Jimmy McOuat’s White Otter Castle is one of the most intriguing hermitages of the northern bush.
I first visited the site while paddling the Turtle River in northwestern Ontario in the mid-1990s. I certainly wasn’t the first to paddle there. The eight-by-12-metre log castle, built entirely by a 60-year-old hermit decades earlier, has been a local draw for years. One of the first visitors was canoeist C.L. Hodson, who was working on an article for Rod and Gun magazine in 1914:
Mile after mile of rugged shoreline drops behind and then about 2:30 p.m. “Old Jimmy’s Place” quite suddenly slips into view. A hundred yards back from the lake it stands, on the edge of a small clearing. In the background are dark pine woods. No one speaks but with one accord the paddles pause here. Eyes strain. Heartbeats quicken. In the very air is mystery. Almost, we fear to approach this retreat of the wild man. We are intruders — trespassers. Then, slowly, the paddles dip. The bow grates on a strip of sandy beach. Gingerly we step ashore and approach the hermitage.
I felt a little short-changed after reading about Hodson’s visit. Sure, the castle itself is impressive—standing four storeys high and made of 200 pine logs averaging 16.5 metres long. But what made Hodson’s arrival better than mine was that “Old Jimmy” was home at the time. I think it would have been incredible to chat with such a man.
Countless stories are told of why Jimmy McOuat (pronounced McQuat) built the castle in the first place. The most poetic is that he had mail-ordered a bride from Scotland who cancelled on the deal when she found out he lacked a proper house. So he built her the bizarre monument on the shores of White Otter Lake to prove the marriage was worth the trip from Scotland. As the story goes, however, she never did arrive to marry Jimmy.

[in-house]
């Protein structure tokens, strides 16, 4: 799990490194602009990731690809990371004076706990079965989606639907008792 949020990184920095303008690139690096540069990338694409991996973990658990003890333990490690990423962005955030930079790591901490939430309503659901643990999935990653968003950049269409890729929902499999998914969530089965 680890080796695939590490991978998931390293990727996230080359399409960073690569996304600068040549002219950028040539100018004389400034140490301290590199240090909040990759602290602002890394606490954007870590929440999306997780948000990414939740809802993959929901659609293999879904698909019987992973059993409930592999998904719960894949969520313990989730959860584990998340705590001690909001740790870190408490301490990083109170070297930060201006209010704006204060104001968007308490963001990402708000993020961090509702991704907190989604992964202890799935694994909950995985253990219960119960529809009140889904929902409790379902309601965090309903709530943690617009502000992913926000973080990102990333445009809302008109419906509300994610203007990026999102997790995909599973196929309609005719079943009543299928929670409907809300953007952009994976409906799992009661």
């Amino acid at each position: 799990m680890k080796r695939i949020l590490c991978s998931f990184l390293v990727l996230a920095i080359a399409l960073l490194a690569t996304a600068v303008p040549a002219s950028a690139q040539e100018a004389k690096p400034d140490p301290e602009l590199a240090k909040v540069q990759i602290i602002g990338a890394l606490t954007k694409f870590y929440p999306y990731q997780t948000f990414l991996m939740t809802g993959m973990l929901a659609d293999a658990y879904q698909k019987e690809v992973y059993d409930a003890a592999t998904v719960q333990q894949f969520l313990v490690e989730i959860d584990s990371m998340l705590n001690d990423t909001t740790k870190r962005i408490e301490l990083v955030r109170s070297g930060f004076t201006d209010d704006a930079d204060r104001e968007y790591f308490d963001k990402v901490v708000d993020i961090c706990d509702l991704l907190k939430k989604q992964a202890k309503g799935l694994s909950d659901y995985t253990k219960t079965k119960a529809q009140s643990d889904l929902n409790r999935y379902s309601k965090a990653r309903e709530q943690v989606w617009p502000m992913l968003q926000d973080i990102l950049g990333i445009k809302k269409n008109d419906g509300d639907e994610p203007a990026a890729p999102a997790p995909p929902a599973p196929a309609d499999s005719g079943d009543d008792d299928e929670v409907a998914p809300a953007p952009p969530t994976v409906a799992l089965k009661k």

During Hodson’s visit with Jimmy, he apparently asked him why he had built the castle, and the story is different than that of the Scottish bride. It seems it had to do with being falsely accused of throwing a corncob at a bad-tempered schoolmaster. It was actually his school chum who had thrown the cob. For some reason, he was never able to forget the curse given out by the angry man: “Jimmy McOuat, ye’ll never do any good! Ye’ll die in a shack!” And, decades later, Jimmy found his accursed prophecy unfolding. After gambling his life savings away on a failed gold rush, he found himself on the shores of remote White Otter Lake (known then as Big Clearwater Lake), living in a shack. “All the time I lived in the shack,” Jimmy told Hodson, “I kept thinking — I must build me a house. And so I have. Ye couldn’t call this a shack, could ye.”
In 1918, four years after Hodson’s visit, Jimmy McOuat drowned while netting fish in front of the castle. His partially decomposed body, wrapped up in fish netting, was found the next spring by forest rangers, and was buried beside his beloved wilderness home. He was buried in front of his “castle,” both of which remains there to this day.